Festivals of India - Pongal

Tuesday, November 14, 2006 Dr. Vishaal Bhat 1 Comments


Sankranti is termed Pongal in Tamil Nadu and falls in the month of January (Thai). Pongal literally means boiling over. It is traditionally celebrated at the time of harvest of crops and hence is a celebration of the richness associated with the event.

It is being celebrated for four days. Therefore the month of Thai is considered to be an auspicious month for every kind of activity. The houses are white washed and decorated and the kolams (Rangoli) are drawn at the entrance of the house to welcome the guests.

At the centre of the kolam is a lump of cow-dung is put with a five-petalled pumpkin flower, which is a symbol of fertility. The Sun God is worshipped during this festival. The four-day festival starts with Bhogi celebrated on January 13, Pongal on on January 14, Mattu Pongal on January 15 and Thiruvalluvar Day on January 16.It is the time when the people get ready to thank God, earth and their cattle for the wonderful harvest and celebrate the occasion with joyous festivities and rituals.

During the first day -- Bhogi, the house is cleaned and all the waste materials are collected and burned, representing the destruction of iniquity. The second day is dedicated to Sun God, wherein the dish called Pongal, a dish with new rice, dal, jaggery, dry fruits, sugar and milk is cooked in a new clay pot in the open and allowed to boil over, and laid before Sun God and pray him to give them joy and peace throughout the year.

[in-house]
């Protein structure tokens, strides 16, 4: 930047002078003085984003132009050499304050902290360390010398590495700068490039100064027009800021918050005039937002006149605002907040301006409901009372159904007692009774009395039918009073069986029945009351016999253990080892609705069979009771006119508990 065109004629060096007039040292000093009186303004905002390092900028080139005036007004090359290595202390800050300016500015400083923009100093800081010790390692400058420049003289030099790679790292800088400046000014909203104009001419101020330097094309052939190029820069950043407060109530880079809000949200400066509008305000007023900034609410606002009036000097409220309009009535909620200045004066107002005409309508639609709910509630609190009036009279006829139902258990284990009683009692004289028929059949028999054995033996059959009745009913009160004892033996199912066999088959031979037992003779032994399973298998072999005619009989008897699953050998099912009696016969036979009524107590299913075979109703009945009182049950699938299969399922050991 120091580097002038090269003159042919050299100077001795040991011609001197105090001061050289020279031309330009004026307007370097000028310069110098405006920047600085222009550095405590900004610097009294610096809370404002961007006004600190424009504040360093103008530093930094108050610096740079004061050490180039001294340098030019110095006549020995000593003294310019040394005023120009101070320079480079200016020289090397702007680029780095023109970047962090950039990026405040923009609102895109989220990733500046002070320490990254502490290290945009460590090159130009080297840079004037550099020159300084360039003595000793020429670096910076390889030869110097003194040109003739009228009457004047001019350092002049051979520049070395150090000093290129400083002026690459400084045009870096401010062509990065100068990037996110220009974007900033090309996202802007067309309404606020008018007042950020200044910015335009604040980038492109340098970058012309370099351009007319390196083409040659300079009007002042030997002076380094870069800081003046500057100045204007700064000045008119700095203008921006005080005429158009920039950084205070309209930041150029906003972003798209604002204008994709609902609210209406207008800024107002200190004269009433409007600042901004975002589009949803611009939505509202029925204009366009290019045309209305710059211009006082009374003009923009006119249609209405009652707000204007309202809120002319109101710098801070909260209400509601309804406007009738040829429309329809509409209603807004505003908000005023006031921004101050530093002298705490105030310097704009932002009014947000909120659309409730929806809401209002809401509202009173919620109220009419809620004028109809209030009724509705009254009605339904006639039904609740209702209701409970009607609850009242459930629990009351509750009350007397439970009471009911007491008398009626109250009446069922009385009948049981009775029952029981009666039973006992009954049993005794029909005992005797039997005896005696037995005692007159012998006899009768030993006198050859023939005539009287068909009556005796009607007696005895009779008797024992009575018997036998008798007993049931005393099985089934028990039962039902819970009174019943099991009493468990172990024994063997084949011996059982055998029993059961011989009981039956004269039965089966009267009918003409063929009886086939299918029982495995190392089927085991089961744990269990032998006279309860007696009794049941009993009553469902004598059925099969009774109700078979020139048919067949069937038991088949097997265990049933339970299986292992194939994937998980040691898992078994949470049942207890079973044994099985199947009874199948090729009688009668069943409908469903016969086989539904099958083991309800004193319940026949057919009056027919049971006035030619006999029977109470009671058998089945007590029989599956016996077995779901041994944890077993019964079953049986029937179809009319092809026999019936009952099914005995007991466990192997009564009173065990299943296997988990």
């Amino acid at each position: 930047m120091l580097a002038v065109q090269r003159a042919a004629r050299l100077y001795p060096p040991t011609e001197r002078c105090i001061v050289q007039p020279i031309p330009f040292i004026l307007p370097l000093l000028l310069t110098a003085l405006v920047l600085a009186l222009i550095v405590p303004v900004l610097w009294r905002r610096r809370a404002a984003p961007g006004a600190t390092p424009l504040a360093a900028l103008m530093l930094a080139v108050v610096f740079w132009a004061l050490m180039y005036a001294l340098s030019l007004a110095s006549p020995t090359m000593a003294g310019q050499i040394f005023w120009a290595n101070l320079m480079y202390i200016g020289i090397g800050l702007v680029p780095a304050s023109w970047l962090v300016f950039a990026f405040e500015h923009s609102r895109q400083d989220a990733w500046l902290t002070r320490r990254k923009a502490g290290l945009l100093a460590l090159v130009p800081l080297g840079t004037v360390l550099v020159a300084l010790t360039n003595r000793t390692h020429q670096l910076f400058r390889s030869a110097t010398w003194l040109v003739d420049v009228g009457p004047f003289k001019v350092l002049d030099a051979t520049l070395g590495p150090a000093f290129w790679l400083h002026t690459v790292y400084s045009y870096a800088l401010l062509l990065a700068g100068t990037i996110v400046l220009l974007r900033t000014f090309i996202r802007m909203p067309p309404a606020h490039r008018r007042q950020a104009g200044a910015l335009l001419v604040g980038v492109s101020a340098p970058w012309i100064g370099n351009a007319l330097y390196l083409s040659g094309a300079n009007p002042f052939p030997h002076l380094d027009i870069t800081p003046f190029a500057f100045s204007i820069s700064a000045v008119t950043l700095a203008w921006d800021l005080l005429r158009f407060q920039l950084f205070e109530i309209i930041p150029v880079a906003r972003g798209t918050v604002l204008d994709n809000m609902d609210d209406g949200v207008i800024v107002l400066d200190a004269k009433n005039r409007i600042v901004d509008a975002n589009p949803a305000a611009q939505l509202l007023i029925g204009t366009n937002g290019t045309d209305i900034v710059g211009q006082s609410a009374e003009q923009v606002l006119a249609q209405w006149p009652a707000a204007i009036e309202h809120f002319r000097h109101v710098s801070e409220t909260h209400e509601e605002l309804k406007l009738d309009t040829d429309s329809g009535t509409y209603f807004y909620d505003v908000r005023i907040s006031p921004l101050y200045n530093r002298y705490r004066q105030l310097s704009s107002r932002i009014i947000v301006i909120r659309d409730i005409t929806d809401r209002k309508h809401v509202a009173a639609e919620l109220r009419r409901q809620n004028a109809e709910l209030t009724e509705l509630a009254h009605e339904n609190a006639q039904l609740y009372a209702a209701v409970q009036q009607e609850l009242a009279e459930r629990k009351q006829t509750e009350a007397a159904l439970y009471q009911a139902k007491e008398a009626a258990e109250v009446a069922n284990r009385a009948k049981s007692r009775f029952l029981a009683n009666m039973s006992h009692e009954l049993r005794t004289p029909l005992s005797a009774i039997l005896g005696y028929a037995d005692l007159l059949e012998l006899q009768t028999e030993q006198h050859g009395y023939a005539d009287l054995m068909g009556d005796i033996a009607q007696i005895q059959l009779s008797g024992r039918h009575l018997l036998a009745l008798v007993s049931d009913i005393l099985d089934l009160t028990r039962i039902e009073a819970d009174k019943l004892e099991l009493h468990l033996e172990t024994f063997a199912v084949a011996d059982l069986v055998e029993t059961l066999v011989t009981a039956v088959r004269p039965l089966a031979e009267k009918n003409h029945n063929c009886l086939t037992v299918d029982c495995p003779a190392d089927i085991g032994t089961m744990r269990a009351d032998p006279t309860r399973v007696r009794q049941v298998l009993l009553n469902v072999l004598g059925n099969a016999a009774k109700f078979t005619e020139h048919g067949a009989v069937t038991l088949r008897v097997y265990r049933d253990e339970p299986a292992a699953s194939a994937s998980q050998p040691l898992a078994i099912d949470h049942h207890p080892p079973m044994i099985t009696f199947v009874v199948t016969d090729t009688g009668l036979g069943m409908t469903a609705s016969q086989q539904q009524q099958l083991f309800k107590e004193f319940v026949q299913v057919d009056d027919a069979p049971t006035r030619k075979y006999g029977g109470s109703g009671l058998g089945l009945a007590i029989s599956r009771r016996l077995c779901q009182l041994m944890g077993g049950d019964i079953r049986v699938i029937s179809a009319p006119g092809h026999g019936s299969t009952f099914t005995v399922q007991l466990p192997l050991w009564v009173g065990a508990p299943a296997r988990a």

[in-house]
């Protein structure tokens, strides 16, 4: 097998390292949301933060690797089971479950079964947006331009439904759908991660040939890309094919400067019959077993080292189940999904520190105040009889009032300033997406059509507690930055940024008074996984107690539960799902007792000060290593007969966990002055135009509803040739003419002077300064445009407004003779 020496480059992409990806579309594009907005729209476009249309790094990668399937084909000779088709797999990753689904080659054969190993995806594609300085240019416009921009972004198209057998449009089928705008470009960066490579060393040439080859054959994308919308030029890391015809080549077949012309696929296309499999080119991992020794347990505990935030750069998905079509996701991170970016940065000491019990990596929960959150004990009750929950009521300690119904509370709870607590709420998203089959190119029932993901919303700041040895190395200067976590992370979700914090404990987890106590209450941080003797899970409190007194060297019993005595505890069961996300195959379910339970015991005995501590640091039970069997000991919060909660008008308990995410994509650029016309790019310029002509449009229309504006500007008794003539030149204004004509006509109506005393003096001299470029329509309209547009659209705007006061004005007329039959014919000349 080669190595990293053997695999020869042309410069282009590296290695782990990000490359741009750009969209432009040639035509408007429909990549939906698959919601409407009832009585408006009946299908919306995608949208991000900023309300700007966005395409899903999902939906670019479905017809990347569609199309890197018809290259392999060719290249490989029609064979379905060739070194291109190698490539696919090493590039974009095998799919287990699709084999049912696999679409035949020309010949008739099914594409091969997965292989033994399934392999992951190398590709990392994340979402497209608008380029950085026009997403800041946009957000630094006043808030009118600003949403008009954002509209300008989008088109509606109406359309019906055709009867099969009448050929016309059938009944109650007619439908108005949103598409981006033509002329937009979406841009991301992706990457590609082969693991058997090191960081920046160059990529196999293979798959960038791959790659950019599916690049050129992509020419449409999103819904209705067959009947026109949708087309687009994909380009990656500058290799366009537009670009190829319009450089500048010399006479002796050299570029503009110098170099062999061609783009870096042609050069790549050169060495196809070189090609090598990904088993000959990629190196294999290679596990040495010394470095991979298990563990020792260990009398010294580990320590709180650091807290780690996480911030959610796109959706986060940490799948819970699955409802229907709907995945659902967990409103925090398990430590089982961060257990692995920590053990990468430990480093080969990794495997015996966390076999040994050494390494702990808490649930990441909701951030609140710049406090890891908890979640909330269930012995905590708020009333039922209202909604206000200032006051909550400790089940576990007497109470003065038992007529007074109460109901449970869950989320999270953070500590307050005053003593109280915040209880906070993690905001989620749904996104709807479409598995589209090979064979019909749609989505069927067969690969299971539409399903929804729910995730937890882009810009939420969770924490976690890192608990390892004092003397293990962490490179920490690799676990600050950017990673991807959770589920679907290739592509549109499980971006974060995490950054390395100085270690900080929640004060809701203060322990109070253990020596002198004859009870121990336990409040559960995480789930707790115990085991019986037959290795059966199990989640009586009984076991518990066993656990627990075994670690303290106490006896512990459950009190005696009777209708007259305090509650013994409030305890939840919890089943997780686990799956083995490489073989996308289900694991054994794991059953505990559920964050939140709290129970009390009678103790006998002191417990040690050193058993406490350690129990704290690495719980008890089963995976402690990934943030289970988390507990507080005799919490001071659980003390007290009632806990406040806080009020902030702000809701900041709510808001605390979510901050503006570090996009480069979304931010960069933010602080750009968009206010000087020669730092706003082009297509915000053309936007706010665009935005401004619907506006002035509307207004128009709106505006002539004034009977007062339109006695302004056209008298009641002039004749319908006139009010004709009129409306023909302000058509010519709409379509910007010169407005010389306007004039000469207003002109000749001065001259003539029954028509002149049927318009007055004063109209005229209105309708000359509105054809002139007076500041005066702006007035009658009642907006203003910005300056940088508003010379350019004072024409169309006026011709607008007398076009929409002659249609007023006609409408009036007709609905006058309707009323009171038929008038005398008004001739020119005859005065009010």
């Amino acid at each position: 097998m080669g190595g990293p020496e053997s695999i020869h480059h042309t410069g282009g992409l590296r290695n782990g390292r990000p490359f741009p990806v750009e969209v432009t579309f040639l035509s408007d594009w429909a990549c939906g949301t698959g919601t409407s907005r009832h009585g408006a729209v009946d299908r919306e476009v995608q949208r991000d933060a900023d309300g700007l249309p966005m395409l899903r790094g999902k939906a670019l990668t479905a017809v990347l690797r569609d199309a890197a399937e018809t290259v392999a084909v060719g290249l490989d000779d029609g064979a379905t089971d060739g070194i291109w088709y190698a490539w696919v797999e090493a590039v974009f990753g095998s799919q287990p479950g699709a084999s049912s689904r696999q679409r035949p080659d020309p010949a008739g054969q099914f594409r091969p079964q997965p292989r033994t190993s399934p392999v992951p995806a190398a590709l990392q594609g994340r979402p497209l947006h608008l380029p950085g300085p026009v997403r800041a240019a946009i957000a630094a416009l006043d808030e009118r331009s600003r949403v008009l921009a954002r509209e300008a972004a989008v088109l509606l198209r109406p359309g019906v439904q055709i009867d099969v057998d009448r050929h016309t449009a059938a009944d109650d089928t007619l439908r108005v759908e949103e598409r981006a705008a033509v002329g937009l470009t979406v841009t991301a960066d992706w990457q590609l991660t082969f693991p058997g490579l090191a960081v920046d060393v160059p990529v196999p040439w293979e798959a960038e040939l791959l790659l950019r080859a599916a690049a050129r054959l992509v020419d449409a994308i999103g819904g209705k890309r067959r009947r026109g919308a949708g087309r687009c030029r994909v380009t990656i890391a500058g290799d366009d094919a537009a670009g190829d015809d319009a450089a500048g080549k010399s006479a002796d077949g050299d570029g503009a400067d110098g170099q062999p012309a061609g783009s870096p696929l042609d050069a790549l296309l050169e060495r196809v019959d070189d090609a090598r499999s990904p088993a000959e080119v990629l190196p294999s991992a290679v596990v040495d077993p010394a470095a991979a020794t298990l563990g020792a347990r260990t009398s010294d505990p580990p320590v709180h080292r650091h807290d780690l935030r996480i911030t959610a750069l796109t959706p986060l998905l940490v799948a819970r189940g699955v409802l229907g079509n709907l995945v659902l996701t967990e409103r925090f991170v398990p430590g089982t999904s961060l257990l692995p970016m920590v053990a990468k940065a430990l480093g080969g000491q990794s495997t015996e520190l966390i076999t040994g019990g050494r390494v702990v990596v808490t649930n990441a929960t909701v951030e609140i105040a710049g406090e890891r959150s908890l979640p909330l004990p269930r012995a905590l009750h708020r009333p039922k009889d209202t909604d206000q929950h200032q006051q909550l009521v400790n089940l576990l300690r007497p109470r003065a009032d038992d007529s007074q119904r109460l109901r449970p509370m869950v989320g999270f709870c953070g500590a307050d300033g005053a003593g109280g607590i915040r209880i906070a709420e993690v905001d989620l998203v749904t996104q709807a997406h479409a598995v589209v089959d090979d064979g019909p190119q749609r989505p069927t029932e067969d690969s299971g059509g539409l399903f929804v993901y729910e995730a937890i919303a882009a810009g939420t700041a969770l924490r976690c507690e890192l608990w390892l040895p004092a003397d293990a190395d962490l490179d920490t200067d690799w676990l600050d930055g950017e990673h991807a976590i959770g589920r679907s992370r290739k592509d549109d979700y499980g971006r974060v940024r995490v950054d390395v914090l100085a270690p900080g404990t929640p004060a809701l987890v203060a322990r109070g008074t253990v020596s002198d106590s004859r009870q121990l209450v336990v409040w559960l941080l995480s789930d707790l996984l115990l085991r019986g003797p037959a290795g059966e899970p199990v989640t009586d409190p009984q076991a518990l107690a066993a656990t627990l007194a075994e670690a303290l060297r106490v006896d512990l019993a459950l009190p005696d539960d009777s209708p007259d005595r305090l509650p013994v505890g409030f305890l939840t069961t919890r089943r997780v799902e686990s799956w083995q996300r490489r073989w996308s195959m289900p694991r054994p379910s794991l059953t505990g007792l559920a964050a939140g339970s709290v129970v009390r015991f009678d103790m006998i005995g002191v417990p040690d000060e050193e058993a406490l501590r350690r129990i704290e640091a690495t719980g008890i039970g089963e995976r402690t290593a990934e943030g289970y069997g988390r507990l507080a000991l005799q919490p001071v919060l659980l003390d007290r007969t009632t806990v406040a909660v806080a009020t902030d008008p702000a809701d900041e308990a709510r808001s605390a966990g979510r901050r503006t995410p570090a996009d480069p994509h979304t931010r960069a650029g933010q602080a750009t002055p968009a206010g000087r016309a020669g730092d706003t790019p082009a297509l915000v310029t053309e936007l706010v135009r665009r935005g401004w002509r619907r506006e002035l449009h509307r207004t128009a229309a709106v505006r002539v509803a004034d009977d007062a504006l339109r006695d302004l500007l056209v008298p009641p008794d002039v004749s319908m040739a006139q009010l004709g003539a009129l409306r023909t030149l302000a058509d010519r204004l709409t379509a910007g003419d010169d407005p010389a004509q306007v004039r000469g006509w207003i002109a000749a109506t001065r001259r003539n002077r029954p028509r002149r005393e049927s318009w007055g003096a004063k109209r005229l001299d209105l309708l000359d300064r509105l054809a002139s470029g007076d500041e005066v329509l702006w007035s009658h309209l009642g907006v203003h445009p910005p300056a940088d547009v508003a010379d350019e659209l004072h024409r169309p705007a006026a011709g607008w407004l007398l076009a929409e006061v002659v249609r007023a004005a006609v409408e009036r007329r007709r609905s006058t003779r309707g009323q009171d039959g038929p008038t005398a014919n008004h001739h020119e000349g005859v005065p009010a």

This is offered to the Sun God and taken as prasad. When the rice is boiled and when the water comes up in the clay pot and spills down, there is a strong belief associated with it which, represents the good and bad omen in the house. The third day is devoted to worship of cattle-- Mattu Pongal, since cattle are considered to be the most vital contributors for agriculture related activities.

During the Mattu Pongal Day, women would pray for the welfare of their brothers which is called Kanu Pongal. The fourth day is devoted to Thiruvalluvar.

In addition, the most significant aspect of festival is an event known as Jellikattu. The villagers try to catch the horns of ferocious bulls and try to get the money tied to their horns.

Those days an individual who catches a bull would be considered to be a brave and courageous person.

When the harvest is over, the Tamils express their gratitude to gods, the earth and their cattle through this auspicious festival known as Pongal.




Tags: sankranti, pongal, , bhogi

1 comment :

  1. Hi Vishal, Really appreciate your blog.. It gives great information on Indian Festivals and culture. Well, I found a great resource on Pongal Festival at http://www.pongalfestival.org/I have bookmarked your blog.Ruchi

    ReplyDelete